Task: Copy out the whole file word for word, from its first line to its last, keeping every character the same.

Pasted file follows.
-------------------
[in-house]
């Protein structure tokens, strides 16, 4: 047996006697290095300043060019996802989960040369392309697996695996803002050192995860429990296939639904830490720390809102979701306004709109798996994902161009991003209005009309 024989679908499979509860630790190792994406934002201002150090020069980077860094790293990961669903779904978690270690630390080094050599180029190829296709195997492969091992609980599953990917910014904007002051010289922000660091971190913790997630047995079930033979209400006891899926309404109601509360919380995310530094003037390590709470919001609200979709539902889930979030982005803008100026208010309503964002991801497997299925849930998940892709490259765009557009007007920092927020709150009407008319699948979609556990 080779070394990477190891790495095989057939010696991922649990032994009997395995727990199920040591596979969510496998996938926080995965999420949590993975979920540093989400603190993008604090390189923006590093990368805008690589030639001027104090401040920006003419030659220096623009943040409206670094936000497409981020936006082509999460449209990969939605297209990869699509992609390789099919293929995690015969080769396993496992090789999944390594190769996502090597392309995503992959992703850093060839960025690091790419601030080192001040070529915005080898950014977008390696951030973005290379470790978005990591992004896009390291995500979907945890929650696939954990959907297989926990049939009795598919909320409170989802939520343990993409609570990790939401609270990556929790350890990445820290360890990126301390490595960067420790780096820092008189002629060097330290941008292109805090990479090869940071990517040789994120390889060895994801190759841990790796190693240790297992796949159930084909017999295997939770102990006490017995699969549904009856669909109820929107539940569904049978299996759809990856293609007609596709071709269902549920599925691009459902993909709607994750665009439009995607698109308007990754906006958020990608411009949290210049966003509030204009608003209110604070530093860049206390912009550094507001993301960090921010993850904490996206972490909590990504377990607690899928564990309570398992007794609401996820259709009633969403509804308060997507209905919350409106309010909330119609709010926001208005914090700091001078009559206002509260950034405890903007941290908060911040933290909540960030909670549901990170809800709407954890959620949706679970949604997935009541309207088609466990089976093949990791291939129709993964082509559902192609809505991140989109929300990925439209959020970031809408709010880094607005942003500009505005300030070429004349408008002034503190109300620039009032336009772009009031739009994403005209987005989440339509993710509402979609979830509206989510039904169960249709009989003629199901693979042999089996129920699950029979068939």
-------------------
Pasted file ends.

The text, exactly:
[in-house]
């Protein structure tokens, strides 16, 4: 047996006697290095300043060019996802989960040369392309697996695996803002050192995860429990296939639904830490720390809102979701306004709109798996994902161009991003209005009309 024989679908499979509860630790190792994406934002201002150090020069980077860094790293990961669903779904978690270690630390080094050599180029190829296709195997492969091992609980599953990917910014904007002051010289922000660091971190913790997630047995079930033979209400006891899926309404109601509360919380995310530094003037390590709470919001609200979709539902889930979030982005803008100026208010309503964002991801497997299925849930998940892709490259765009557009007007920092927020709150009407008319699948979609556990 080779070394990477190891790495095989057939010696991922649990032994009997395995727990199920040591596979969510496998996938926080995965999420949590993975979920540093989400603190993008604090390189923006590093990368805008690589030639001027104090401040920006003419030659220096623009943040409206670094936000497409981020936006082509999460449209990969939605297209990869699509992609390789099919293929995690015969080769396993496992090789999944390594190769996502090597392309995503992959992703850093060839960025690091790419601030080192001040070529915005080898950014977008390696951030973005290379470790978005990591992004896009390291995500979907945890929650696939954990959907297989926990049939009795598919909320409170989802939520343990993409609570990790939401609270990556929790350890990445820290360890990126301390490595960067420790780096820092008189002629060097330290941008292109805090990479090869940071990517040789994120390889060895994801190759841990790796190693240790297992796949159930084909017999295997939770102990006490017995699969549904009856669909109820929107539940569904049978299996759809990856293609007609596709071709269902549920599925691009459902993909709607994750665009439009995607698109308007990754906006958020990608411009949290210049966003509030204009608003209110604070530093860049206390912009550094507001993301960090921010993850904490996206972490909590990504377990607690899928564990309570398992007794609401996820259709009633969403509804308060997507209905919350409106309010909330119609709010926001208005914090700091001078009559206002509260950034405890903007941290908060911040933290909540960030909670549901990170809800709407954890959620949706679970949604997935009541309207088609466990089976093949990791291939129709993964082509559902192609809505991140989109929300990925439209959020970031809408709010880094607005942003500009505005300030070429004349408008002034503190109300620039009032336009772009009031739009994403005209987005989440339509993710509402979609979830509206989510039904169960249709009989003629199901693979042999089996129920699950029979068939």